Throughout the park, there are waterfalls, river, creeks, and swimming holes. The water features provide opportunities for all kinds of recreation, including fly fishing, swimming, or simply wading in a clear creek on a warm day.
Waterfalls provide plenty of scenery and make excellent backdrops for nature photography enthusiasts.
4. Dog friendly/camper friendly
The park is dog friendly. Many people who enjoy the outdoors take their dogs with them on adventures. The trails are maintained, so dogs can walk easily along the trails with their owners, without fear of becoming tangled in brush or getting injured by obstacles. The camp grounds offer sites for both tent and RV camping.So, those who prefer camping in comfort can bring their pets with no worries.
Hookups are not available. But, water and dumping stations are available throughout the camping areas. Some camp grounds open as early as March. Reservations are recommended for weekends and holidays, though some sites are first come, first served.
5. Plenty to do in every season
Though camping is limited to Spring, Summer, and early Fall seasons, visitors can enjoy the park year round. Swimming, hiking, and fishing can be enjoyed in three seasons.
Visitors who come to the park in the Winter can enjoy frozen waterfalls and can navigate any of the trails they are comfortable with. Some visitors may be able to use snow shoes or cross country skis. There is no shortage of places to see and trails to hike, in Shenandoah National Park.
Trekking poles are an important tool for trekking and mountaineering. Here we provide ten reasons to use trekking poles and talks about how to eliminate their constraints.
- Hiking poles, like ski poles, enable your arms to help move you forward and upward. Whether strolling on flat ground or up steep hills, poles can help to increase your average speed.
- Poles reduce the effect on your legs, knees, ankles, and feet. This is particularly true when walking down slopes. A 1999 study in The Journal of Sports Medicine found that traveling poles can decrease force on the knees by as much as 25 percent.
- Hiking poles can be used to deflect outdoor nuisances. They can push away thorny blackberries and swipe away spider webs that cross trails-- which can help making you more comfortable.
- Strolling with poles can assist you establish and maintain a constant rhythm, which can increase your speed. This is specifically true on a more flat surface.
- The extra 2 points of contact significantly increase your traction on slippery surfaces like mud, snow, and even loose rock formations.
- Poles help you keep balance in tough surfaces such as throughout river crossings, on tree root-strewn tracks, and on slippery bog bridges. Remaining balanced in turn helps you move faster and more easily.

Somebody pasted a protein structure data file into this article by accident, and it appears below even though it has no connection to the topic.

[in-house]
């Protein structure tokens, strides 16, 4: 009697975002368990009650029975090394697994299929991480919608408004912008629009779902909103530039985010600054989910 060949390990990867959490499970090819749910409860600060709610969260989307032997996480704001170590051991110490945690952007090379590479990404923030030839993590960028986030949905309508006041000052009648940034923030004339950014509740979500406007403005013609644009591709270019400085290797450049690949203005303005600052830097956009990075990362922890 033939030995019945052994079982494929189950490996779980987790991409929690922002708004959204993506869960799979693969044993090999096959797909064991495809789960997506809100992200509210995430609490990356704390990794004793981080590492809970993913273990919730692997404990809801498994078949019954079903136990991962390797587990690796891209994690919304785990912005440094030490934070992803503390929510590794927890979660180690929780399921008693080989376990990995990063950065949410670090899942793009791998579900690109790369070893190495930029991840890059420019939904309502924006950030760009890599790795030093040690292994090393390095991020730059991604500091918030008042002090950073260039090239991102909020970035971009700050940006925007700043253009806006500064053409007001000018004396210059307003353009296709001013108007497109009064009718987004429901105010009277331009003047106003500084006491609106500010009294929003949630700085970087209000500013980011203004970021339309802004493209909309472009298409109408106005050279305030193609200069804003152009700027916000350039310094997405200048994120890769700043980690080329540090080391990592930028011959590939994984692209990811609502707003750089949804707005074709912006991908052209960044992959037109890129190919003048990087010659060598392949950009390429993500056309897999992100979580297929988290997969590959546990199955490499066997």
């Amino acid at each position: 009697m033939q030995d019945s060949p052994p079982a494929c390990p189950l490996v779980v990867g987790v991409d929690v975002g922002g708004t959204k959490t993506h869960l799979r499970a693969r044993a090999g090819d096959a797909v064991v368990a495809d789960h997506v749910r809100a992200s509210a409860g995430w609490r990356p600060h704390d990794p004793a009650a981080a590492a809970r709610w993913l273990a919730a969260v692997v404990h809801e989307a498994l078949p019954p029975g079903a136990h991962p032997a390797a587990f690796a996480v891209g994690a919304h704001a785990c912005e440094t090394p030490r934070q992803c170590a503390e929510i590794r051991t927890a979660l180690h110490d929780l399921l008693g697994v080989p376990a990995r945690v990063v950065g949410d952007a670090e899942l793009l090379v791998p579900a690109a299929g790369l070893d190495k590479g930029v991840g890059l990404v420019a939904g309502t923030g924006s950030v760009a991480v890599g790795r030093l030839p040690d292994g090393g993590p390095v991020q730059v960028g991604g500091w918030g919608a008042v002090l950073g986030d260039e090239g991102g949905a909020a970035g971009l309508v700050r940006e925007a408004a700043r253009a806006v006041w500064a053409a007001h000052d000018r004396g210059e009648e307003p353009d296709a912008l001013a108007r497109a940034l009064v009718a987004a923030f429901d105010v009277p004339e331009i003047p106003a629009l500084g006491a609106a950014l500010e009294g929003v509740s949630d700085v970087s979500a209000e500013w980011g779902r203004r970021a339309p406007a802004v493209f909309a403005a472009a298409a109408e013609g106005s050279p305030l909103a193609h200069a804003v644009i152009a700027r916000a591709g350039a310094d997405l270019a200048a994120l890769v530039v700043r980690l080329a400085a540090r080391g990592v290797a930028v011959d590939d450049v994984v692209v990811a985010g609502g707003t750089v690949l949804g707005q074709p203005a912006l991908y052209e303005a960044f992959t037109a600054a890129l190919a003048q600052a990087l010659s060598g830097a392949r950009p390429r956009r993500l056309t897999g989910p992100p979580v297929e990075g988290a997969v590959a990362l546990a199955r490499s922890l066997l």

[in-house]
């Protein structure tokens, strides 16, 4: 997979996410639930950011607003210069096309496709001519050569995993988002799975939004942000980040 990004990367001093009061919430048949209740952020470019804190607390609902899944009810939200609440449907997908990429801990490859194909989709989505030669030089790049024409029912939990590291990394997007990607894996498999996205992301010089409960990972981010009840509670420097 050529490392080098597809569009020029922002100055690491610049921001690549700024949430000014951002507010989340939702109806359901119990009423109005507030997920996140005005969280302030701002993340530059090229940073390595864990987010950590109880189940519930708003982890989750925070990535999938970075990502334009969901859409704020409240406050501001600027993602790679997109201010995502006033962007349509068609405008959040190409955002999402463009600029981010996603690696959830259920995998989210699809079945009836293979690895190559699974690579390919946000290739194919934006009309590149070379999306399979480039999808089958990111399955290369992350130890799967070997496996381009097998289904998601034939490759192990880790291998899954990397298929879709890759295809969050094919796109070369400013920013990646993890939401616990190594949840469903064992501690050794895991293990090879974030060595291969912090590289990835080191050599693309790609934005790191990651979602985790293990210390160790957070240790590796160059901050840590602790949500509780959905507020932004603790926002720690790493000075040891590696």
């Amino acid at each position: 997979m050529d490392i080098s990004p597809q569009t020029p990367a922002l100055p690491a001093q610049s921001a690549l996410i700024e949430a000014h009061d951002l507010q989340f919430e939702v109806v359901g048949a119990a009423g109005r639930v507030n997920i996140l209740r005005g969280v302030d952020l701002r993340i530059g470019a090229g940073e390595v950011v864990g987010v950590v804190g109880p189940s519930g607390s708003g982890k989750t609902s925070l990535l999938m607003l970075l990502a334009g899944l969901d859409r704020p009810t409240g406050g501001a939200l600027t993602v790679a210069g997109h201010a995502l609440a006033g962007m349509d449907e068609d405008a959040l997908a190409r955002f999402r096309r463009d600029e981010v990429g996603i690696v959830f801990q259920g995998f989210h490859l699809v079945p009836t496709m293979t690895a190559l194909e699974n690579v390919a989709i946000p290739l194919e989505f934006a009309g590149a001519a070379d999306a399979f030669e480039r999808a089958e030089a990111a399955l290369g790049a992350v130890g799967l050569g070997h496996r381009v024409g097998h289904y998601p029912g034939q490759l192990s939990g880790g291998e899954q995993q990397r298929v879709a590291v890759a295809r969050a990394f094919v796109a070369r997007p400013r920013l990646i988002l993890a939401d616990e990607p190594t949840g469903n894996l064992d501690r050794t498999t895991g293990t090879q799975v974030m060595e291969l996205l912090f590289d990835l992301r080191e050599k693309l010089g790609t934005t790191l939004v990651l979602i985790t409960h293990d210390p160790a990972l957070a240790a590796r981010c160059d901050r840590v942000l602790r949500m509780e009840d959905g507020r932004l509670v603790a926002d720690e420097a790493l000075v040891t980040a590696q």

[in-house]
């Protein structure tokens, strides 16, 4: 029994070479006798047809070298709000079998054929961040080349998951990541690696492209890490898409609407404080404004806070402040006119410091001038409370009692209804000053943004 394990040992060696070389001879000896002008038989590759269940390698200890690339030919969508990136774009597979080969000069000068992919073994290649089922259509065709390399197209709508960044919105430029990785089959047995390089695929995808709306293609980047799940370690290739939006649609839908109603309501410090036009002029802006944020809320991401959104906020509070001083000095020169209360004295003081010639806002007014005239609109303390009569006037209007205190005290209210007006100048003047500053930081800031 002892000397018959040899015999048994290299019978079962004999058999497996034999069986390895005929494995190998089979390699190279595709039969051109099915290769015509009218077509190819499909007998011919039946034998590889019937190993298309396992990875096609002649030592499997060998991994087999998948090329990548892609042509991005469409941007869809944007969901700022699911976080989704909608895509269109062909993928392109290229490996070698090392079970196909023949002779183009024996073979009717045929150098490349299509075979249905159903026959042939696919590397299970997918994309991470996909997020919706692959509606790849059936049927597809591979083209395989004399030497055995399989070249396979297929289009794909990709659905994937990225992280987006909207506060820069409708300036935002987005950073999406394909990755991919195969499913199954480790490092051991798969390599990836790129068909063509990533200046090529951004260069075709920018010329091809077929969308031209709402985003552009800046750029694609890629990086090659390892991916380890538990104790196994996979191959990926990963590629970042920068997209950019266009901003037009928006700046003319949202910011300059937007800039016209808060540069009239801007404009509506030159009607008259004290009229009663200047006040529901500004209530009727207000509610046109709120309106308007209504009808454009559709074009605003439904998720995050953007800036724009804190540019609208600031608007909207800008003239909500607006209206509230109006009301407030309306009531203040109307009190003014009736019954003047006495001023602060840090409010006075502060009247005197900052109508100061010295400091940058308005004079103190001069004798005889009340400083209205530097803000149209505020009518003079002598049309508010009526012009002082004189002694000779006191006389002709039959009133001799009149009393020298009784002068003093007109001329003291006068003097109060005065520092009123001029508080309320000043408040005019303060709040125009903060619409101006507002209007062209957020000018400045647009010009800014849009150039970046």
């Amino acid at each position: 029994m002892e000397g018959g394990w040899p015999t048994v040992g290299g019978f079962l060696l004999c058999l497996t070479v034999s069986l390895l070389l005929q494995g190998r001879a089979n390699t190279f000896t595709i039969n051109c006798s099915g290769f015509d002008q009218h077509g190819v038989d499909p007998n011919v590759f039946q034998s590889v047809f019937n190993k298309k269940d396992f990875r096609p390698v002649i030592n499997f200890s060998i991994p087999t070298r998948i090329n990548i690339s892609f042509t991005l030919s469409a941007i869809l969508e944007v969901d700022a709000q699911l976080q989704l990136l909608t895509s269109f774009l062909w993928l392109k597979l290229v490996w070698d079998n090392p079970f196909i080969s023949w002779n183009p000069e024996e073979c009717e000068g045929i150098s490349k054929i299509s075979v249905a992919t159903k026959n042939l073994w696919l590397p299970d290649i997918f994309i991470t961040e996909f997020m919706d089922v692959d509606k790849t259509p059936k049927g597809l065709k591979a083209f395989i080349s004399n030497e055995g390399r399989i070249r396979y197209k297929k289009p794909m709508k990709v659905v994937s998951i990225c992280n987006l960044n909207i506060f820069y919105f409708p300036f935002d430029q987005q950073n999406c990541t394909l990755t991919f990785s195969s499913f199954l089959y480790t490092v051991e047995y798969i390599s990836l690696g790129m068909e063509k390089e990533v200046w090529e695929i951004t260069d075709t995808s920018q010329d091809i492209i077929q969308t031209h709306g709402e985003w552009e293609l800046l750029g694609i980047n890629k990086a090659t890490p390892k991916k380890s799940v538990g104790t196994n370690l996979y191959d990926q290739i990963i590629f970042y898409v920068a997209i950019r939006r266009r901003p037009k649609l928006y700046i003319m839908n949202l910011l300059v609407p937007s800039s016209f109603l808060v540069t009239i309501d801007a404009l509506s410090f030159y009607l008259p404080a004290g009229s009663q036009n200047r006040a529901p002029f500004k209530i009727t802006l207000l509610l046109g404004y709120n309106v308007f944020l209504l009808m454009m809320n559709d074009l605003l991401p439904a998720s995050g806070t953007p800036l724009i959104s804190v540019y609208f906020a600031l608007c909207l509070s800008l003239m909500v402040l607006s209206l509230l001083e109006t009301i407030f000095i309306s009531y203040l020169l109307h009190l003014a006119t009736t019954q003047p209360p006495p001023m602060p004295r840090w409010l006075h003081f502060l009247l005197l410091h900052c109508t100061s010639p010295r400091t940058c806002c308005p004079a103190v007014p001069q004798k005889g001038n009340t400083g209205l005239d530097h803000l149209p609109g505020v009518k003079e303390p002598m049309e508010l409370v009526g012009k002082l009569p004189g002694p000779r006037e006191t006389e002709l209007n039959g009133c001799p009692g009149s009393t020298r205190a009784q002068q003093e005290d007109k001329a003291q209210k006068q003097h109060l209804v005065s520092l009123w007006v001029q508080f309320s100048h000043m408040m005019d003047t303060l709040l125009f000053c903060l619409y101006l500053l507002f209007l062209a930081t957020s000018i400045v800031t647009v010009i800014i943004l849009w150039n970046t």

- Poles can function as a probe to provide you more information than you can get with you eyes. Utilize them to get more information about puddles, melting snow bridges, and even the notorious quicksand.
- They can help to resist attacks from canines, bears and other wild animals. Swing them overhead to make yourself look larger or throw them like a spear.
- Travelling poles assist to minimize some of the weight you bring. For example, if you have a heavy pack on, and you take a time-out, leaning on the poles will make you more comfy.
- Trekking poles can be used for things besides trekking. They save the weight of bringing dedicated camping tent poles; pitching a shelter with travelling poles can conserve as much as 2 pounds. (Trekking poles are also much more powerful and more rigid than camping tent poles, so they're less most likely to break in high winds. This aid creates more secure shelters.) Poles can also double as a medical splint and can act as ultralight packrafting paddles.
Downsides to travelling poles consist of increased energy expenditure (you're using your arms more than you would otherwise), they can get tangled in bushes and caught up in rocks, they minimize hand function, they can not be kept conveniently, and can even more affect tracks.
Some mountaineering guides grumble about elbow pain from utilizing them excessive i.e., wearing a 80+ pound pack everyday for months at a time. These disadvantages, however, can be alleviated or are minimal.
For instance, the increased energy expense is balanced out by your increased speed and reduced leg tension. Lots of hikers choose trekking poles without the wrist strap due to the fact that you can rapidly move both poles to one arm for eating or picture taking, and can drop them quickly in case you fall or have to utilize your hands for something.